Source 2

A letter written by Churchill to a Suffragette in February 1908

Reference

CHAR 2/33/14-15, images 1-4

Simplified Transcript

Dear Madam

You have asked to meet me and have a debate in public. I will not. There are other ways of appreciating reasonable argument than a debate. It’s much more likely that a speaker will stick to his beliefs if he has just been forced to defend them in a public discussion. You seem to be optimistic that you could convert a speaker in a debate: I find your optimism  one of the charming things about women.

I prefer to take in information over time and consider it. I am quite ready, and have always been willing, to talk to reasonable and representative groups who favour women’s suffrage and I am not hostile to them.

But Parliament is the place for debates. If every government minister had to debate with every person who was interested in a particular issue we would never get anything done.

I am very happy to read written arguments or pamphlets or similar material you send me.

Original Transcript

Rough draft
Feb 10th 1908
Dear Madam,

There are other ways of “appreciating reasonable argument” than by participating in a public debate; and I should have thought that you would have realised that there is scarcely any other

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course more likely to confirm a person’s opinion than to be forced to defend it in a polemical discussion. The spectacle which fact that you are able to imagine a speaker having exerted himself to his utmost in a debate against women’s suffrage, suddenly turning round

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converted at the end, is one which could only have originated in a woman’s brain and affords another evidence of that delightful optimism which is one of the charms of femininity. I prefer to assimilate information gradually by various channels, and to meditate at leisure

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upon the evidence which daily accumulates of the political aptitude of women. I have always shown myself perfectly ready to receive deputations from reasonable and responsible bodies on this subject, and I am far from being insensible to their representations. But Parliament is the proper place where debates on great subjects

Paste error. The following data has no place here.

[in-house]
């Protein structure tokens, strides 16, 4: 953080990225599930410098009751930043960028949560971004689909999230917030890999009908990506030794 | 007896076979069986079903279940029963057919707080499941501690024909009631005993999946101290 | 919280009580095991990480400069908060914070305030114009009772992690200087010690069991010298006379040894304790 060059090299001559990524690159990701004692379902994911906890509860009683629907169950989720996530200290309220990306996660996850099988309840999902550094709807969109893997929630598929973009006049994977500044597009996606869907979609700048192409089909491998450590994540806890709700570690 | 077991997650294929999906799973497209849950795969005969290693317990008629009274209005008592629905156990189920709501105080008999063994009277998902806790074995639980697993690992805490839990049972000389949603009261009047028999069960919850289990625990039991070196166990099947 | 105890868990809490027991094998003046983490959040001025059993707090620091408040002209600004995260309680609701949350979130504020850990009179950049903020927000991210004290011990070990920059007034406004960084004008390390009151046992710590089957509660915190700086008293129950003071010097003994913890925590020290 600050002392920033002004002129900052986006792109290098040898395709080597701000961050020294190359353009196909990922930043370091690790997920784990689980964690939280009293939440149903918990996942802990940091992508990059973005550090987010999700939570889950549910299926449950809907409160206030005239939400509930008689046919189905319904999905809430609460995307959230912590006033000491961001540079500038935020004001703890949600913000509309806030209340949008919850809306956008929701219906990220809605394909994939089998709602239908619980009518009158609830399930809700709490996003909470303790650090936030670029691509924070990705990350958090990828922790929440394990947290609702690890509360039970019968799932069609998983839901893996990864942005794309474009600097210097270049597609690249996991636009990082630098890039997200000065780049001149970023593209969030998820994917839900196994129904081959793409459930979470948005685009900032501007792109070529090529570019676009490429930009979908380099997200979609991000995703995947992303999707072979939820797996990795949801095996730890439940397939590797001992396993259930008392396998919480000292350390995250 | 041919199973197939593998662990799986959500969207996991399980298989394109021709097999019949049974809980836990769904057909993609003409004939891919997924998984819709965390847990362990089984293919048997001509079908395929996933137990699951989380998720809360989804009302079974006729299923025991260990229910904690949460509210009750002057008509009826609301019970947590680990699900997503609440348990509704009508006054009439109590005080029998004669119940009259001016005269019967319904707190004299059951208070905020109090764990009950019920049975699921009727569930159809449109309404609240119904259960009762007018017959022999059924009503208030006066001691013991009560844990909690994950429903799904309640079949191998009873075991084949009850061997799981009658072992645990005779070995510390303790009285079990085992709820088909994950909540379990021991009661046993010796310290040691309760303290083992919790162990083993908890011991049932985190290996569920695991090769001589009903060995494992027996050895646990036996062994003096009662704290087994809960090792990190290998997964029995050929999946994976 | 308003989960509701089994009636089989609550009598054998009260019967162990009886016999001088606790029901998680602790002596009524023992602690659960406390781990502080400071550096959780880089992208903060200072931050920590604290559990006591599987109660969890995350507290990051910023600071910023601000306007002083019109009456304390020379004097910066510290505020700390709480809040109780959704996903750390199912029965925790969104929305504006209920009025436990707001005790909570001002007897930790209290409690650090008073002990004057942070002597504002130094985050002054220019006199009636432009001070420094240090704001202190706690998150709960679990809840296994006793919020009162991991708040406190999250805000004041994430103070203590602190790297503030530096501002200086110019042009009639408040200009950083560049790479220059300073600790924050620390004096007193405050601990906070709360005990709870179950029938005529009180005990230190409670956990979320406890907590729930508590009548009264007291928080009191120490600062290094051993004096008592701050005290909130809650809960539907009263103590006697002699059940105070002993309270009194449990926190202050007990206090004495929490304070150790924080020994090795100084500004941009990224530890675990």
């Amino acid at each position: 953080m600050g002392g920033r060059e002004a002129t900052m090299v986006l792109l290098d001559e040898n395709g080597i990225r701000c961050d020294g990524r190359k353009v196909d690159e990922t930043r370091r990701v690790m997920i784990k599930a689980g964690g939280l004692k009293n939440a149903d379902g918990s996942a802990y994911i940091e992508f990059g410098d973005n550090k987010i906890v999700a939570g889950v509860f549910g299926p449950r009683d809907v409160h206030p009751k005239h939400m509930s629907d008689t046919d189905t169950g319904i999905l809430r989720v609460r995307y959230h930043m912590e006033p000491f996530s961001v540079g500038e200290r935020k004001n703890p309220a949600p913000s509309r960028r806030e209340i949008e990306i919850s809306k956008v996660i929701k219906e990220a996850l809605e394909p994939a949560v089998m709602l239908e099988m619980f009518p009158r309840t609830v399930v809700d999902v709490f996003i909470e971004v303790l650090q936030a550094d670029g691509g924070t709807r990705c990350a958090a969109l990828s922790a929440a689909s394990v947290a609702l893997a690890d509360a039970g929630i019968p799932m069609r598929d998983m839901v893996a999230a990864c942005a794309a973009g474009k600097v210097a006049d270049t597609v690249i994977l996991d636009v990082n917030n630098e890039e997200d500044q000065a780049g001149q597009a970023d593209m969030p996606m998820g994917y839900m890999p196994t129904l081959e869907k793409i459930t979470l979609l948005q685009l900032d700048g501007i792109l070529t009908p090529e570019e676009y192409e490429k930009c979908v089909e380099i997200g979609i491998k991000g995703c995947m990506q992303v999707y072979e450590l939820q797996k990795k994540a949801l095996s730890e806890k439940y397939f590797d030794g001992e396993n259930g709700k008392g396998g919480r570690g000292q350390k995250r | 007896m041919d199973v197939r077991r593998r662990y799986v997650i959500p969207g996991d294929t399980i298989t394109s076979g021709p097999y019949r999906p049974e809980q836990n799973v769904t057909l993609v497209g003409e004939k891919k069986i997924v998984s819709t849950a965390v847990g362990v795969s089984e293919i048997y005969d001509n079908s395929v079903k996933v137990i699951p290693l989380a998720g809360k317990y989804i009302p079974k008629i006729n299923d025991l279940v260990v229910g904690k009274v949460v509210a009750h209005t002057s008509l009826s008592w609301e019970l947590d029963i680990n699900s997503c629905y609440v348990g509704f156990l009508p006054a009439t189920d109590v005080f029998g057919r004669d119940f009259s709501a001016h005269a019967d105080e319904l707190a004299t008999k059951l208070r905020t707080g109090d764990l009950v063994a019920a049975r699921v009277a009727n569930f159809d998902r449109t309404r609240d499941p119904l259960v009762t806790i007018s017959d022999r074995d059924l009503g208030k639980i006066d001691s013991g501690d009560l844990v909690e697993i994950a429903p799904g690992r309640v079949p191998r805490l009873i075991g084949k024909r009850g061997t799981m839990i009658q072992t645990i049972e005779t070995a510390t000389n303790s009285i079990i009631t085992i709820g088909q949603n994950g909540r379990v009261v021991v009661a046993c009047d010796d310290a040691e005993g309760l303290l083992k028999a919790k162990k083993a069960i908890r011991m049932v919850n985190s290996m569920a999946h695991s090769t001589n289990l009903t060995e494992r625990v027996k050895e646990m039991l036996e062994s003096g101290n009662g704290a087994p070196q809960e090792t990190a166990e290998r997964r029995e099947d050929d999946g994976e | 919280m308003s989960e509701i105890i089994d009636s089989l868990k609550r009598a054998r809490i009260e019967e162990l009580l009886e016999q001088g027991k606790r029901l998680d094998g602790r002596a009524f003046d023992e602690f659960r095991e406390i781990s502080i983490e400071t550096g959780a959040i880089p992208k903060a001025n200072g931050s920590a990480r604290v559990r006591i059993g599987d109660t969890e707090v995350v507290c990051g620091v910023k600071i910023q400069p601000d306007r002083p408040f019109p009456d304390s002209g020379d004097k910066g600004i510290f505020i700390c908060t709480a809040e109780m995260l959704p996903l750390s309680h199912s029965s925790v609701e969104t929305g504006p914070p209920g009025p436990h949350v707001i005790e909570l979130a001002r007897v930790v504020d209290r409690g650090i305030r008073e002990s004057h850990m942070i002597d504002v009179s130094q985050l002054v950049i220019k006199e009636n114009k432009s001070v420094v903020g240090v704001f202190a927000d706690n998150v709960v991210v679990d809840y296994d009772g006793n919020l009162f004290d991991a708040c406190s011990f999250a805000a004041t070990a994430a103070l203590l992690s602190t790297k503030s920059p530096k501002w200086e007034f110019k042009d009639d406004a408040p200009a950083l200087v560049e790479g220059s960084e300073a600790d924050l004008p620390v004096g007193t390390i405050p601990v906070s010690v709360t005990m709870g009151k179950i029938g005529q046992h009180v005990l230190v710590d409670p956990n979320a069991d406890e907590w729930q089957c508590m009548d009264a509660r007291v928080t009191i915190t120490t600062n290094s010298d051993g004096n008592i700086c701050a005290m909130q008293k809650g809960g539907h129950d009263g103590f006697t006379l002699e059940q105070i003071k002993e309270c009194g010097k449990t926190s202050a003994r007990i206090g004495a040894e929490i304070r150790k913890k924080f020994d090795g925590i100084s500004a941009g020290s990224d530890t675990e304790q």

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of national importance should be discussed. And if members of Parliament, and still more members of the Government, were to consider it their duty to debate every question of public interest with every person who chose to challenge them- no matter

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how unrepresentative – it is quite clear that the work of the House of Commons and of Imperial administration would have to be suspended until after a very extensive agenda had been disposed of.

I need not say that I shall receive with interest

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and attention any written argument which you may from time to time  care to forward to me, and I will endeavour to peruse any pamphlets or literature upon the subject which you may care to send me.

What is this source?

This is a draft of a letter to be sent by Churchill replying to a letter from a suffragette demanding that she debate the issue of female suffrage with him. We do not know exactly who Churchill was writing to. Churchill was a government minister by this stage in his career so it could have been a member of the public who simply knew of him and his reservations about female suffrage.

Background to this source

The source is from 1908, a time when suffragette militant action was becoming more common and more high profile. The Suffragettes felt that the MPs and the government felt comfortable in praising the constitutional actions of the Suffragists while ignoring them at the same time. The main aim of the Suffragettes was to make the issue of women’s suffrage impossible to ignore.

The year 1908 saw numerous high profile Suffragette actions. For example, in October 1908 the Suffragettes attempted to force their way into Parliament.

How can we use this source in the investigation?

Remember we are hoping that this source can help us to assess the impact of the Suffragettes. Sources usually help historians in two ways:

Surface level

  1. What has the Suffragette asked Churchill?
  2. What was his response?
  3. How is he explaining his response?
  4. Is Churchill prepared to listen to arguments about suffrage?
     

Deeper level

Which of the inferences below can be made from this source?

 

  On a scale of 1-5 how far do you agree that this source supports this inference? Which extract(s) from the source support your argument?
Was it reasonable for Churchill to ask his correspondent to send him pamphlets about women’s suffrage?    
Was it reasonable for Churchill to refuse to debate the issue of women’s suffrage in a public meeting?    
Churchill’s tone is patronising.    
Churchill had very traditional views.    
 Churchill is open minded.    
The Suffragette’s letter has made sure Churchill cannot forget about the issue of female suffrage    
This exchange of letters will have helped the suffragette cause    

 

Need help interpreting the source?

  • At the time of this source there had been many attempts to get a female suffrage Bill through Parliament and all had failed.
  • The WSPU’s main complaint was the Parliament was not treating female suffrage seriously enough. Their argument was that men would never put up with the treatment women were expected to accept and so they began to adopt tactics of protest which men had used in the past.